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Behind the wild bet on this chopped stock

Lumber Liquidators has already lost half of its value this year. But one big options trader needs the stock to keep getting pummeled in order for an outlandish bet to make them money.

In one of Tuesday's biggest trades on Lumber Liquidators, a firm bought November 50/65 strangles for $4.10. A strangle is a strategy that profits only if the underlying stock makes a big move in either direction. It consists of a purchase of an upside call option and a downside put option. In this case, by buying the November 65-strike calls and selling the November 50-strike puts, the options trader was able to wager that Lumber Liquidation would either fall below $45.90 or rise above $69.10.

In fact, Lumber Liquidators shares did indeed fall sharply to the downside after reporting earnings. After the flooring company's earnings and revenue both came in below expectations, the stock opened Wednesday at $50.01, down 13 percent from Tuesday's close.

Yet since the trade was betting on a gyration of roughly 20 percent in one way or another, the move didn't quite make this trade profitable. While the value of the November 50-put rose in value from $2.20 to $3.00, the value of the November 65-strike call fell from $1.90 to 15 cents, meaning that the whole structure became less valuable.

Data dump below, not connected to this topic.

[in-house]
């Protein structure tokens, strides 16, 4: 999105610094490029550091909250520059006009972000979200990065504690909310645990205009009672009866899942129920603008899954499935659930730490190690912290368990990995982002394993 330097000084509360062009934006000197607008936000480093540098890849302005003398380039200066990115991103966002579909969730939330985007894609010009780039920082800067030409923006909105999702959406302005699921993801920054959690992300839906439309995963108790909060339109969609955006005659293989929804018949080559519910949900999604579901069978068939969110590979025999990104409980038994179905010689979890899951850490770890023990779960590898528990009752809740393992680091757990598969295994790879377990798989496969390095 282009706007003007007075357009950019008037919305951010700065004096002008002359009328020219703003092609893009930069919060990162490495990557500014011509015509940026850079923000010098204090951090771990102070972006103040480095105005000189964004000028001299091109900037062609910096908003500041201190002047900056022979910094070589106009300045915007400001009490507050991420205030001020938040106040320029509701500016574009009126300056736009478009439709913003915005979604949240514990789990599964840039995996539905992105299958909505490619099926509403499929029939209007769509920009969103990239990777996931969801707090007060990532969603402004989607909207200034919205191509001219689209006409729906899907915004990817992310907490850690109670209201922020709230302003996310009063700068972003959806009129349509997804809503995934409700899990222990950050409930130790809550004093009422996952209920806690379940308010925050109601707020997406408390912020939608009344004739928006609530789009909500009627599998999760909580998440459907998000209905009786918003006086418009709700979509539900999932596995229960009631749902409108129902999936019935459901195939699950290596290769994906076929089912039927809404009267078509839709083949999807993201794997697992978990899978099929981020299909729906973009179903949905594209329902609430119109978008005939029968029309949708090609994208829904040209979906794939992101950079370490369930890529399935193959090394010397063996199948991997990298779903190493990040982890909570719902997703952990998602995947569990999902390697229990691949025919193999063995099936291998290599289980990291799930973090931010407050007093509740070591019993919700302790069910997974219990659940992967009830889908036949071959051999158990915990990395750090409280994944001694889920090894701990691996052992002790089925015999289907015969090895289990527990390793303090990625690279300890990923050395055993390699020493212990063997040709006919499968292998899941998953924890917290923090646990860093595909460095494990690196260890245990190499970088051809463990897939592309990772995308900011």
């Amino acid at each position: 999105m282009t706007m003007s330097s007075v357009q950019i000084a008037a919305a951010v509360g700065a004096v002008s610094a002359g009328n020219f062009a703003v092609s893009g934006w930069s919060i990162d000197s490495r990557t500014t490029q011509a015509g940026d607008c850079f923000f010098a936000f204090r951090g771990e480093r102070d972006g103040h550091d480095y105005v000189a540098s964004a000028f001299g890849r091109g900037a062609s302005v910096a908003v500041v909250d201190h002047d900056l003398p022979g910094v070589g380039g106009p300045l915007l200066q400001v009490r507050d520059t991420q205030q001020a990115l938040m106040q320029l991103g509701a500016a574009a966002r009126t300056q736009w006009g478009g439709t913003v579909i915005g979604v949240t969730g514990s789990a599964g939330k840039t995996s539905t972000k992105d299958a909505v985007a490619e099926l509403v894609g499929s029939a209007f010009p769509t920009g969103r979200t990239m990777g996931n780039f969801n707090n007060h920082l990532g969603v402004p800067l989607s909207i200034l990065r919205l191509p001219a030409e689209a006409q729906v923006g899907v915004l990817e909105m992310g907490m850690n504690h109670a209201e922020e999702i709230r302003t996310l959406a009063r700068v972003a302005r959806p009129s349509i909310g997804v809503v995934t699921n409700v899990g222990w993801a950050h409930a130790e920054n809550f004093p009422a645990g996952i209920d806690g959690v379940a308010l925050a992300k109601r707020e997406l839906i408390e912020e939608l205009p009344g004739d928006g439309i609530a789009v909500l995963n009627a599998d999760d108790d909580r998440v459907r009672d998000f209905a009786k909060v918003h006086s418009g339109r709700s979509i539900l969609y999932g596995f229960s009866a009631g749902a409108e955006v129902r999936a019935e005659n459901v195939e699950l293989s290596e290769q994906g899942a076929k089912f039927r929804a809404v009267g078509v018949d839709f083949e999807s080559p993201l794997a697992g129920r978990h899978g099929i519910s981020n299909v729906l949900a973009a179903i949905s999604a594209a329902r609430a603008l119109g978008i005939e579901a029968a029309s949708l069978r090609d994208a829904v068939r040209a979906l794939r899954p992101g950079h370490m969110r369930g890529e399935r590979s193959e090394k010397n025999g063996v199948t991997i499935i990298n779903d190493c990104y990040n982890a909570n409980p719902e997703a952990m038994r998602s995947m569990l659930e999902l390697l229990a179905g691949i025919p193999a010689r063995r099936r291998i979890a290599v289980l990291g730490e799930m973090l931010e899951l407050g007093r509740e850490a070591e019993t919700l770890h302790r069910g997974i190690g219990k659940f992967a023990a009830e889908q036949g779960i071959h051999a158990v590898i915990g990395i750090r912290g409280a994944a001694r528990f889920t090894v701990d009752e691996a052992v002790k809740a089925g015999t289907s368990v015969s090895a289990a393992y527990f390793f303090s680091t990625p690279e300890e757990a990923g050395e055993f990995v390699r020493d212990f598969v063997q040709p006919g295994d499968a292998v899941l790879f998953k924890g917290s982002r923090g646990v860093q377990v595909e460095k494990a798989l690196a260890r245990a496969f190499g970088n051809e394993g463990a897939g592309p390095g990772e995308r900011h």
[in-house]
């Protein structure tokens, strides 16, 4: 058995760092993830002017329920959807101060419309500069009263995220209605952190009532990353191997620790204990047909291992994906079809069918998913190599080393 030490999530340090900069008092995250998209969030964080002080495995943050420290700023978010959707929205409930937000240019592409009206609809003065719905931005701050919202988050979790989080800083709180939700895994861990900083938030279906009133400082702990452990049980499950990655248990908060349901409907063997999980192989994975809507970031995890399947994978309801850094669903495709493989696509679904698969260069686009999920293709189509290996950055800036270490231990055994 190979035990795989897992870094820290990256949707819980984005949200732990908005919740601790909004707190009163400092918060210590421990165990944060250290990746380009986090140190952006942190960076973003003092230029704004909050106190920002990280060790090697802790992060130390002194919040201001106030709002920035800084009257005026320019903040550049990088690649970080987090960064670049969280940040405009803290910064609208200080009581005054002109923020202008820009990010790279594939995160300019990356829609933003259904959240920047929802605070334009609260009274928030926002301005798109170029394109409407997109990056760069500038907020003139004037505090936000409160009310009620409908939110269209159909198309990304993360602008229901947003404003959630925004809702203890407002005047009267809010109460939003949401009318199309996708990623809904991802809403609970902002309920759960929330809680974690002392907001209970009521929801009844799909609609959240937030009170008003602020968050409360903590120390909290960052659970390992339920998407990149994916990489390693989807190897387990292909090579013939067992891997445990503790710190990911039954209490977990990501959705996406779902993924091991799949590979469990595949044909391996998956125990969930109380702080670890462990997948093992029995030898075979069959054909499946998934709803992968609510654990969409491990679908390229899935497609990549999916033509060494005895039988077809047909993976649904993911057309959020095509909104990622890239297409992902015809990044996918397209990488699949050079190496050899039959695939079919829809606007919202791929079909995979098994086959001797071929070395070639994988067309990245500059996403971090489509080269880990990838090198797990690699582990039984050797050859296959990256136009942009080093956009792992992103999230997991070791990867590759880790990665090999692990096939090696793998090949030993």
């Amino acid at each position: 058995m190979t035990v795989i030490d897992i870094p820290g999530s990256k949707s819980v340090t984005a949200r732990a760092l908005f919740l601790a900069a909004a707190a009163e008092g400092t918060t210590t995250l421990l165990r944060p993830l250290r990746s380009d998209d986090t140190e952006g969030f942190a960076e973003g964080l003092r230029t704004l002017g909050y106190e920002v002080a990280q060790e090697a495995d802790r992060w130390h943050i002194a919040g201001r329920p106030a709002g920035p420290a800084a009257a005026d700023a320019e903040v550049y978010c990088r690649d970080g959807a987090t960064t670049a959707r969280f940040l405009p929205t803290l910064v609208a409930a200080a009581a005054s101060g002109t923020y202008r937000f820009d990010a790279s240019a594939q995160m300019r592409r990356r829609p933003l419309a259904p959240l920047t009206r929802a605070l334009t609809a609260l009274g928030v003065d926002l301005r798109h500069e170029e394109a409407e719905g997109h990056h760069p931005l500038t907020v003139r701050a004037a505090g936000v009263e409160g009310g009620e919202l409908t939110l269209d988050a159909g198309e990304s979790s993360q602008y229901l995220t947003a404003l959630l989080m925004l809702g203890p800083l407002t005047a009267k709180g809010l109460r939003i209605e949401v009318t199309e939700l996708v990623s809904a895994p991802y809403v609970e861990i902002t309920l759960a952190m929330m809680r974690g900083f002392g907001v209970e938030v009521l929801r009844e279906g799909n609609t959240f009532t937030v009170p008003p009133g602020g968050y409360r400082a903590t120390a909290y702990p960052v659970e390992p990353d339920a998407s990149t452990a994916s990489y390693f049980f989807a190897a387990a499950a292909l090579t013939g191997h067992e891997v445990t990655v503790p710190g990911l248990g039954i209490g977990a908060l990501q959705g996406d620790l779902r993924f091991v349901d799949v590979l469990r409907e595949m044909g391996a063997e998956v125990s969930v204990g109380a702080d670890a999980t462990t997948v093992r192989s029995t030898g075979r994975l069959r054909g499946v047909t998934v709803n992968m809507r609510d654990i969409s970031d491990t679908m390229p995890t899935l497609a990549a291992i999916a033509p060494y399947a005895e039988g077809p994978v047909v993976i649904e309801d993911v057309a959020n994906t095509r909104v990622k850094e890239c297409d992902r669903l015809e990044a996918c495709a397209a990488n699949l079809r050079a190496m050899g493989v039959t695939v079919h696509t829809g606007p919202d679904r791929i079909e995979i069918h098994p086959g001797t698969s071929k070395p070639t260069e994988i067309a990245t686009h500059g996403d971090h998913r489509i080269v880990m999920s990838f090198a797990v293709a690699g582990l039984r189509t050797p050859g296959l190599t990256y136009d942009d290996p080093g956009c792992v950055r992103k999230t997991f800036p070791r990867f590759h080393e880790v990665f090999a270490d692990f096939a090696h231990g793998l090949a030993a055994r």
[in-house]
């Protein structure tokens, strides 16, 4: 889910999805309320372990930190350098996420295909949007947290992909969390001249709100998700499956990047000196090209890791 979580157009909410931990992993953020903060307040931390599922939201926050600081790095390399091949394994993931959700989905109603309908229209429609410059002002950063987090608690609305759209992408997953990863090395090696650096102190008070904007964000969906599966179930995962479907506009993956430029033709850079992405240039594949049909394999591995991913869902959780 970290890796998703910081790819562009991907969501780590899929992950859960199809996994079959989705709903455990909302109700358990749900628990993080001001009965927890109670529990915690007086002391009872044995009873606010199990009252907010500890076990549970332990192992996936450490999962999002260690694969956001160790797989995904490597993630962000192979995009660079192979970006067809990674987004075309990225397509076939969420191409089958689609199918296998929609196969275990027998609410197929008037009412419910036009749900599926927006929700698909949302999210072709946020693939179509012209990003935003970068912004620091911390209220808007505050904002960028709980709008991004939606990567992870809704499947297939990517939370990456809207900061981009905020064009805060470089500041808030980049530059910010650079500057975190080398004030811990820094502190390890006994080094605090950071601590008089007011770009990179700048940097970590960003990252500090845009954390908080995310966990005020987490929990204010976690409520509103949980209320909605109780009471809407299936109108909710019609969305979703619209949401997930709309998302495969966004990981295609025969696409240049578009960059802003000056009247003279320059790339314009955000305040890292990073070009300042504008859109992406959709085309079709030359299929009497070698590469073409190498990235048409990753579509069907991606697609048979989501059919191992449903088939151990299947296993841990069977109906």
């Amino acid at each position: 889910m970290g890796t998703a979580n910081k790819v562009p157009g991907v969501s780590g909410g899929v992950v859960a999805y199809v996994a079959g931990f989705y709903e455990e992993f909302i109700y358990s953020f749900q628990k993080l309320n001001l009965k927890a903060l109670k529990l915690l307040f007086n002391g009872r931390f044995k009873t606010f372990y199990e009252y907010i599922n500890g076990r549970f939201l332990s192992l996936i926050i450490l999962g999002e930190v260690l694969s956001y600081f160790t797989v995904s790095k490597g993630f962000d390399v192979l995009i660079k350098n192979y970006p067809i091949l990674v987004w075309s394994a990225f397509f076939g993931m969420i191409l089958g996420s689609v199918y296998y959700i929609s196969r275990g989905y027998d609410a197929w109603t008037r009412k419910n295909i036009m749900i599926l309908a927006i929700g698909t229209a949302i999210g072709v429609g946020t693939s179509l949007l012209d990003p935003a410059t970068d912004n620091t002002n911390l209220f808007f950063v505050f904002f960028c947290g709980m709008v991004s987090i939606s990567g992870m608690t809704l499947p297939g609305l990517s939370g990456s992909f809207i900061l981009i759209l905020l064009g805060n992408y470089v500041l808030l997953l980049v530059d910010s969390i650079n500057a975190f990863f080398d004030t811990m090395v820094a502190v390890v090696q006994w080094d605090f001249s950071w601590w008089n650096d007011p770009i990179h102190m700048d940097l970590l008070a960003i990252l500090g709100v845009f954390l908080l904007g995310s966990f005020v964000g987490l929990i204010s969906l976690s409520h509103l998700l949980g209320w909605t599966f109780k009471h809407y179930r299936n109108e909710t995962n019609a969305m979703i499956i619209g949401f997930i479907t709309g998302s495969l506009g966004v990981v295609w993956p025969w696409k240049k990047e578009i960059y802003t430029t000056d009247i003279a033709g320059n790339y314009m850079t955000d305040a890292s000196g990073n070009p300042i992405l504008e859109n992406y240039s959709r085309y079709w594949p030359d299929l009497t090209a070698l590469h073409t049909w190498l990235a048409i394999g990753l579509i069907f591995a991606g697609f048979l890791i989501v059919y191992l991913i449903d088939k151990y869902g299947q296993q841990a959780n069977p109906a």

On the bright side, with another month until the November expiration, the options trader still has time to cash in. If the stock moves another 8 percent to the downside, this trade will become a winner.

Read More After October dip, stocks may be ready for a rip

And in fact, if the trade was a hedge against a short position, the drop in the stock helped the firm more than the decline in the value of the options hurt.

Mike Khouw of Dash Financial conjectures that that's just what happened. A firm may have put this trade on as a way to hedge against a stock surge on earnings—while also finding a way to express a belief that the shares will go even lower.

"I think this was a risk mitigation trade against a short position going into a big catalyst," he said Wednesday. He pointed out that with the stock offering full-year guidance of $2.38 to $2.52, shares were still trading at more than 20 times projected 2014 earnings, a multiple that continues to looks rich.

So even after a 50 percent drop this year, "this story's not over yet," he said.

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    Melissa Lee is the host of CNBC's “Fast Money” and “Options Action.”

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